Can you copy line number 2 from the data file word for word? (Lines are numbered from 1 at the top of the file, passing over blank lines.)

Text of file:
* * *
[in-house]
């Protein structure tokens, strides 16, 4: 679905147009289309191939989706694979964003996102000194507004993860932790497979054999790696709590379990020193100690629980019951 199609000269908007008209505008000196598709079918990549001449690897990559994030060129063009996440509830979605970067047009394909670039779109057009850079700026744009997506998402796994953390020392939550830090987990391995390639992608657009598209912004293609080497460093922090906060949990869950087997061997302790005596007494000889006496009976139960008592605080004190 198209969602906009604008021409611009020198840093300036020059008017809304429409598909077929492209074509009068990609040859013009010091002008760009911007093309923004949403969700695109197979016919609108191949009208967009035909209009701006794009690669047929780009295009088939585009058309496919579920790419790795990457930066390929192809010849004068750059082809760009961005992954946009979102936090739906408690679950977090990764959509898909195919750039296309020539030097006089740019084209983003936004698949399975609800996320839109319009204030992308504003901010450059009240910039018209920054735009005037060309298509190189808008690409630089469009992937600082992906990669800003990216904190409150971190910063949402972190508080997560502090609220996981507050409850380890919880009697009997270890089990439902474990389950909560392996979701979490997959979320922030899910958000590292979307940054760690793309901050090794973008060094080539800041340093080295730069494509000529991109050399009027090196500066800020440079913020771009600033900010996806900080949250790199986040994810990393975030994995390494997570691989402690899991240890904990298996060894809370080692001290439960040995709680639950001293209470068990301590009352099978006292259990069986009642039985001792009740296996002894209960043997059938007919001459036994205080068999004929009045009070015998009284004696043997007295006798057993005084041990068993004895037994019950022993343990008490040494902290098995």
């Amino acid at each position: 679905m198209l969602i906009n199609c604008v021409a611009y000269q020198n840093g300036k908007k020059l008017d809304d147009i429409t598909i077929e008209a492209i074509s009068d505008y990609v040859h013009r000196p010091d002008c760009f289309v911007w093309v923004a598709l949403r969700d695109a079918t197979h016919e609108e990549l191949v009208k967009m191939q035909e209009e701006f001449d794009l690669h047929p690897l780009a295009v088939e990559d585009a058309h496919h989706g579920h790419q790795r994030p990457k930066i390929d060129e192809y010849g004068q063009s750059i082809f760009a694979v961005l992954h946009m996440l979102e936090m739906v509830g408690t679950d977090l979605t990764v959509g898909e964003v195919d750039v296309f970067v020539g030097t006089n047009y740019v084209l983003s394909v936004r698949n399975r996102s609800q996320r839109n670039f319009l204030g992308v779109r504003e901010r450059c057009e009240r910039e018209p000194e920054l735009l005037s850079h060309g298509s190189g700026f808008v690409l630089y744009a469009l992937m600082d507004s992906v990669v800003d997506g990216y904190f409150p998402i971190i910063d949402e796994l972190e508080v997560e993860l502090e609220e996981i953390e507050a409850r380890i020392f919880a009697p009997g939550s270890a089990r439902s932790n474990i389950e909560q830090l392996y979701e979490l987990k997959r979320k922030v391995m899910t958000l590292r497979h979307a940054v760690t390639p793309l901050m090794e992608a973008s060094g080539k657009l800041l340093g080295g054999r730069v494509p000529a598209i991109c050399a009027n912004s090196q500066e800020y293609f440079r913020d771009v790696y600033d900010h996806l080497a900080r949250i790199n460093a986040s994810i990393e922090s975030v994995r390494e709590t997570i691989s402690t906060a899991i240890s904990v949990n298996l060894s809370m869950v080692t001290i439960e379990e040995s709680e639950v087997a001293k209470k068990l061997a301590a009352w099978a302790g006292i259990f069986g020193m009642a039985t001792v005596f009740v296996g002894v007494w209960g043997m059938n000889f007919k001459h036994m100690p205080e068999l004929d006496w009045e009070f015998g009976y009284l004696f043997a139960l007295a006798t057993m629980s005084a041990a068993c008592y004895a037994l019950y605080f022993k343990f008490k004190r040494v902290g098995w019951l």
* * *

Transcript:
């Protein structure tokens, strides 16, 4: 679905147009289309191939989706694979964003996102000194507004993860932790497979054999790696709590379990020193100690629980019951 199609000269908007008209505008000196598709079918990549001449690897990559994030060129063009996440509830979605970067047009394909670039779109057009850079700026744009997506998402796994953390020392939550830090987990391995390639992608657009598209912004293609080497460093922090906060949990869950087997061997302790005596007494000889006496009976139960008592605080004190 198209969602906009604008021409611009020198840093300036020059008017809304429409598909077929492209074509009068990609040859013009010091002008760009911007093309923004949403969700695109197979016919609108191949009208967009035909209009701006794009690669047929780009295009088939585009058309496919579920790419790795990457930066390929192809010849004068750059082809760009961005992954946009979102936090739906408690679950977090990764959509898909195919750039296309020539030097006089740019084209983003936004698949399975609800996320839109319009204030992308504003901010450059009240910039018209920054735009005037060309298509190189808008690409630089469009992937600082992906990669800003990216904190409150971190910063949402972190508080997560502090609220996981507050409850380890919880009697009997270890089990439902474990389950909560392996979701979490997959979320922030899910958000590292979307940054760690793309901050090794973008060094080539800041340093080295730069494509000529991109050399009027090196500066800020440079913020771009600033900010996806900080949250790199986040994810990393975030994995390494997570691989402690899991240890904990298996060894809370080692001290439960040995709680639950001293209470068990301590009352099978006292259990069986009642039985001792009740296996002894209960043997059938007919001459036994205080068999004929009045009070015998009284004696043997007295006798057993005084041990068993004895037994019950022993343990008490040494902290098995």